Cybersecurity: Bitcoin, fake news and COVID-fatigue
Insights shared from Brands2Life’s webinar ‘Cybersecurity and the coronavirus: how the landscape’s changed & how brands should respond’, which is part of the Brands Transforming Our World summer webinar series.
With 2020 presenting us with a threat landscape no one could have possibly predicted, we hosted an online panel comprising experienced journalists, senior comms pros and a CISO, to debate the impact of the Coronavirus on security. Here’s what we learnt about cash-focused crime, why data regulation must evolve for homeworking, and what comms professionals need to know as the remainder of this unpredictable year unfolds.
To watch the full webinar, click the button below or click here
Data regulation will need to respond to new types of breaches
Most employees have now experienced first-hand the profound difference in home working versus offices. Where historically security services are delivered via hub and spoke model, visibility has become a huge challenge for organisations now, and as a result, no one really understands the regulatory landscape under these circumstances. The General Data Protection Regulation states organisations have 72 hours to respond to a breach. But companies have never planned a table-top exercise for responding to exploitation when 95% of staff are working from home. In the coming months, we’re bound to read about hacks and breaches that haven’t yet been identified, Zoom call recordings that fell into the wrong hands, staging servers that weren’t protected and have seen data stolen… The question remains, if these have happened as a result of home working, how will the ICO respond, and importantly, what levies will be placed on companies as a result?
Reporting on misinformation campaigns must be clear
The evolution and spread of misinformation online against the backdrop of both a global pandemic and the impending US political election has been interesting to witness. How both governments and media communicate responsibly on the origins of campaigns needs careful consideration – especially for those which are sophisticated and malicious in nature. Media are still learning how to share insights in a helpful way for audiences. Key for 2020 will be contextualising stories responsibly and explaining the ramifications of such activity clearly.
Hackers are set to swat up on homeworking
As swathes of companies switched to a homeworking model for the majority of staff, a new playground for cybercriminals emerged. But hackers haven’t flocked there. Yet. No huge stories on remote working practices gone drastically wrong have emerged, but give it time. Hackers have been examining research and technologies that support VPNs and remote desktop protocol access, so expect attacks on these to become harder and more widespread. In the next six months, homeworking is predicted to be aggressively targeted as cybercriminals evolve their tools and mechanisms for attack to meet this new working landscape.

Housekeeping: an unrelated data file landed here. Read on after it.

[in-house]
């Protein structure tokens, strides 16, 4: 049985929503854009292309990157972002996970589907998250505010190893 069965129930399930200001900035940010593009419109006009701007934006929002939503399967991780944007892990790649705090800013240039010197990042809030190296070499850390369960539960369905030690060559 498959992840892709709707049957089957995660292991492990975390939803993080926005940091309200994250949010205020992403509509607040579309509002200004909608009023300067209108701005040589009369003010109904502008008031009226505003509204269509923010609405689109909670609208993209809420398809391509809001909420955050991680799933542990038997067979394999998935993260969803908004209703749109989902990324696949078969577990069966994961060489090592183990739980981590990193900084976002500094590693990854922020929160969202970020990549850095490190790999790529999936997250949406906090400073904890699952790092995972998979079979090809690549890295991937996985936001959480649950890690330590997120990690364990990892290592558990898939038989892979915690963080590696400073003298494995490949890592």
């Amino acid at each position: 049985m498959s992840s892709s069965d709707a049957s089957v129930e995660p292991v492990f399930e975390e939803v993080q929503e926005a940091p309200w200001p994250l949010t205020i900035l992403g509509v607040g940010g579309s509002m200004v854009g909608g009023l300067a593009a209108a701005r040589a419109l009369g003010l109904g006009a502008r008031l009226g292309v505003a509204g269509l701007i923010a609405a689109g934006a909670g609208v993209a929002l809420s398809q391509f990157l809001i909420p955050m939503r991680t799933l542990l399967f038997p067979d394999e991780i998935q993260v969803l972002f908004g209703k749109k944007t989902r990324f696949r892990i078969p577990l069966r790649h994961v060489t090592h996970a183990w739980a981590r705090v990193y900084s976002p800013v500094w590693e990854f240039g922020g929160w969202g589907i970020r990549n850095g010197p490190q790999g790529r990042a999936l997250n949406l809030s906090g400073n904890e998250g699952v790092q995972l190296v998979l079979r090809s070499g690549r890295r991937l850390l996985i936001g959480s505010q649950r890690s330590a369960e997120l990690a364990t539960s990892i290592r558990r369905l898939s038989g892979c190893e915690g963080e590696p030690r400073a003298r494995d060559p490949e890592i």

Yes, the media has hit a COVID-fatigue wall
As predicted, media are beginning to tire of the current COVID-19 dominated news cycle. In the last month, stories that had been parked since the start of 2020 are beginning to be explored again. But don’t expect a rapid shift in pace. Yes, a level of COVID-fatigue exists, but there is a continued need to cover the crisis as it evolves, so expect to simply see a shift in tone and language. The ‘new normal’ is now just normal. Homeworking is now just normal too. Stories that keep identifying these as ‘issues’ won’t get cut through. It’s simply become how we live, work and play now.
Cash-focused cybercrime does have a ceiling
Spare a thought for the cybercriminals. Many believed cybercrime was infinitely scalable, but apparently not, at least by one important measure. Cryptocurrency analysis has shown that the flow of Bitcoin – the currency of choice for most ransomware and cyber extortion schemes – has dramatically fallen over the last few months of lockdown. Coronavirus has effectively hamstrung areas of cybercrime in precisely the same way as traditional industries.
One point to finish on, that’s not a learning per se, but did feature heavily in our discussion, was the importance for C-level executives to communicate transparently with internal and external audiences. Scenario planning and accounting for how processes in the event of an incident must work – across different time-zones – is imperative for successful reputation management of B2B and B2C brands. Social and sales teams will also play a key role in stemming the tide of negative sentiment online and reassuring customers in good time. From a journalistic perspective, transparency is key. Organisations must avoid picking battles with the press, be sure to communicate clearly – especially around any time delays in statements – and avoid being defensive in communications.
If you would like to carry on the conversation or need help with a comms challenge please get in touch.